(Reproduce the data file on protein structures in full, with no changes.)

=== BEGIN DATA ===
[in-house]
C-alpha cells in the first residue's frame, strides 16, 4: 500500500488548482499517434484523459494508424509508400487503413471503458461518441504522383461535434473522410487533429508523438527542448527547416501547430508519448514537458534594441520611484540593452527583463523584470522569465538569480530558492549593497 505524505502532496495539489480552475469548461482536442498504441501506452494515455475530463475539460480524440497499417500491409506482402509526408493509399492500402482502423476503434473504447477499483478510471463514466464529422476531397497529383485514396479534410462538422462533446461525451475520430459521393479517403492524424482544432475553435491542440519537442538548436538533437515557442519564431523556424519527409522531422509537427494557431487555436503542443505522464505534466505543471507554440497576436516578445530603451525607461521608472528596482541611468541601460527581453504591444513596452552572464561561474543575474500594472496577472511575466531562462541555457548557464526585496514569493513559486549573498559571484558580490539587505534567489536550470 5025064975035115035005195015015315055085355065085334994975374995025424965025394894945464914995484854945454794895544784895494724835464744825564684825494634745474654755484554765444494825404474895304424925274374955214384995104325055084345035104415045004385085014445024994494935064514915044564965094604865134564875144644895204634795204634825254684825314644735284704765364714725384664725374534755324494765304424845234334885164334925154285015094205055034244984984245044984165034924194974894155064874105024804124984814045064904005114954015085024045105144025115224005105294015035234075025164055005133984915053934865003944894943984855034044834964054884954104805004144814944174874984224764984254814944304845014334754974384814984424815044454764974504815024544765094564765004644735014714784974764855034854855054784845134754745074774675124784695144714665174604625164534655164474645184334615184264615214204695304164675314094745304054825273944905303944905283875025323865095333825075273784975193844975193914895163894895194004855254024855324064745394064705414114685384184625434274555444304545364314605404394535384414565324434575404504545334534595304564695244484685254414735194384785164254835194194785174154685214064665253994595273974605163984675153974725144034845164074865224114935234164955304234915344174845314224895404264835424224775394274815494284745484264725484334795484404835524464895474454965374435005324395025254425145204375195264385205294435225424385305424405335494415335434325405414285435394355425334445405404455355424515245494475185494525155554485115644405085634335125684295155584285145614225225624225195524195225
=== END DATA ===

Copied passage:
[in-house]
C-alpha cells in the first residue's frame, strides 16, 4: 500500500488548482499517434484523459494508424509508400487503413471503458461518441504522383461535434473522410487533429508523438527542448527547416501547430508519448514537458534594441520611484540593452527583463523584470522569465538569480530558492549593497 505524505502532496495539489480552475469548461482536442498504441501506452494515455475530463475539460480524440497499417500491409506482402509526408493509399492500402482502423476503434473504447477499483478510471463514466464529422476531397497529383485514396479534410462538422462533446461525451475520430459521393479517403492524424482544432475553435491542440519537442538548436538533437515557442519564431523556424519527409522531422509537427494557431487555436503542443505522464505534466505543471507554440497576436516578445530603451525607461521608472528596482541611468541601460527581453504591444513596452552572464561561474543575474500594472496577472511575466531562462541555457548557464526585496514569493513559486549573498559571484558580490539587505534567489536550470 5025064975035115035005195015015315055085355065085334994975374995025424965025394894945464914995484854945454794895544784895494724835464744825564684825494634745474654755484554765444494825404474895304424925274374955214384995104325055084345035104415045004385085014445024994494935064514915044564965094604865134564875144644895204634795204634825254684825314644735284704765364714725384664725374534755324494765304424845234334885164334925154285015094205055034244984984245044984165034924194974894155064874105024804124984814045064904005114954015085024045105144025115224005105294015035234075025164055005133984915053934865003944894943984855034044834964054884954104805004144814944174874984224764984254814944304845014334754974384814984424815044454764974504815024544765094564765004644735014714784974764855034854855054784845134754745074774675124784695144714665174604625164534655164474645184334615184264615214204695304164675314094745304054825273944905303944905283875025323865095333825075273784975193844975193914895163894895194004855254024855324064745394064705414114685384184625434274555444304545364314605404394535384414565324434575404504545334534595304564695244484685254414735194384785164254835194194785174154685214064665253994595273974605163984675153974725144034845164074865224114935234164955304234915344174845314224895404264835424224775394274815494284745484264725484334795484404835524464895474454965374435005324395025254425145204375195264385205294435225424385305424405335494415335434325405414285435394355425334445405404455355424515245494475185494525155554485115644405085634335125684295155584285145614225225624225195524195225